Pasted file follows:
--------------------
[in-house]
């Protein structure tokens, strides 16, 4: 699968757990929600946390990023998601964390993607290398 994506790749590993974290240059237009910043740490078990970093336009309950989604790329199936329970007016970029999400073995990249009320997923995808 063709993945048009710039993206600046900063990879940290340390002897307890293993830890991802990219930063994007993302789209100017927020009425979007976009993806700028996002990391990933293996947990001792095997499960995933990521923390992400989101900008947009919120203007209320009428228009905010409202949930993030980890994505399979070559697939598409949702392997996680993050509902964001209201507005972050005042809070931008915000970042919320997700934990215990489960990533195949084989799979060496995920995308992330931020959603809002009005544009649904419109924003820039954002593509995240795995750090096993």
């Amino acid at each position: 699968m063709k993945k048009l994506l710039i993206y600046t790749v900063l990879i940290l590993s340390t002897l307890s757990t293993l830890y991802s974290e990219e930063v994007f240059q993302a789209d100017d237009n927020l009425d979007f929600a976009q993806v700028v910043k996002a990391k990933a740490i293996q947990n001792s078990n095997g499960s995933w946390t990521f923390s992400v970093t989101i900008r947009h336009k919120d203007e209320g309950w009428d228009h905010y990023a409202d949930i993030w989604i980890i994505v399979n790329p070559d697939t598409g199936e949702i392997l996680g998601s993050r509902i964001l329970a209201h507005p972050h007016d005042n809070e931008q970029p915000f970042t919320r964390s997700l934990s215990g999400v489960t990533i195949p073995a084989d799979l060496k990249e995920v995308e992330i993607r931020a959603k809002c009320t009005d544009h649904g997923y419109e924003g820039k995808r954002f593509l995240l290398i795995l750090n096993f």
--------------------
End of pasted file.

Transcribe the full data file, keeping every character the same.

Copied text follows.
[in-house]
């Protein structure tokens, strides 16, 4: 699968757990929600946390990023998601964390993607290398 994506790749590993974290240059237009910043740490078990970093336009309950989604790329199936329970007016970029999400073995990249009320997923995808 063709993945048009710039993206600046900063990879940290340390002897307890293993830890991802990219930063994007993302789209100017927020009425979007976009993806700028996002990391990933293996947990001792095997499960995933990521923390992400989101900008947009919120203007209320009428228009905010409202949930993030980890994505399979070559697939598409949702392997996680993050509902964001209201507005972050005042809070931008915000970042919320997700934990215990489960990533195949084989799979060496995920995308992330931020959603809002009005544009649904419109924003820039954002593509995240795995750090096993």
């Amino acid at each position: 699968m063709k993945k048009l994506l710039i993206y600046t790749v900063l990879i940290l590993s340390t002897l307890s757990t293993l830890y991802s974290e990219e930063v994007f240059q993302a789209d100017d237009n927020l009425d979007f929600a976009q993806v700028v910043k996002a990391k990933a740490i293996q947990n001792s078990n095997g499960s995933w946390t990521f923390s992400v970093t989101i900008r947009h336009k919120d203007e209320g309950w009428d228009h905010y990023a409202d949930i993030w989604i980890i994505v399979n790329p070559d697939t598409g199936e949702i392997l996680g998601s993050r509902i964001l329970a209201h507005p972050h007016d005042n809070e931008q970029p915000f970042t919320r964390s997700l934990s215990g999400v489960t990533i195949p073995a084989d799979l060496k990249e995920v995308e992330i993607r931020a959603k809002c009320t009005d544009h649904g997923y419109e924003g820039k995808r954002f593509l995240l290398i795995l750090n096993f």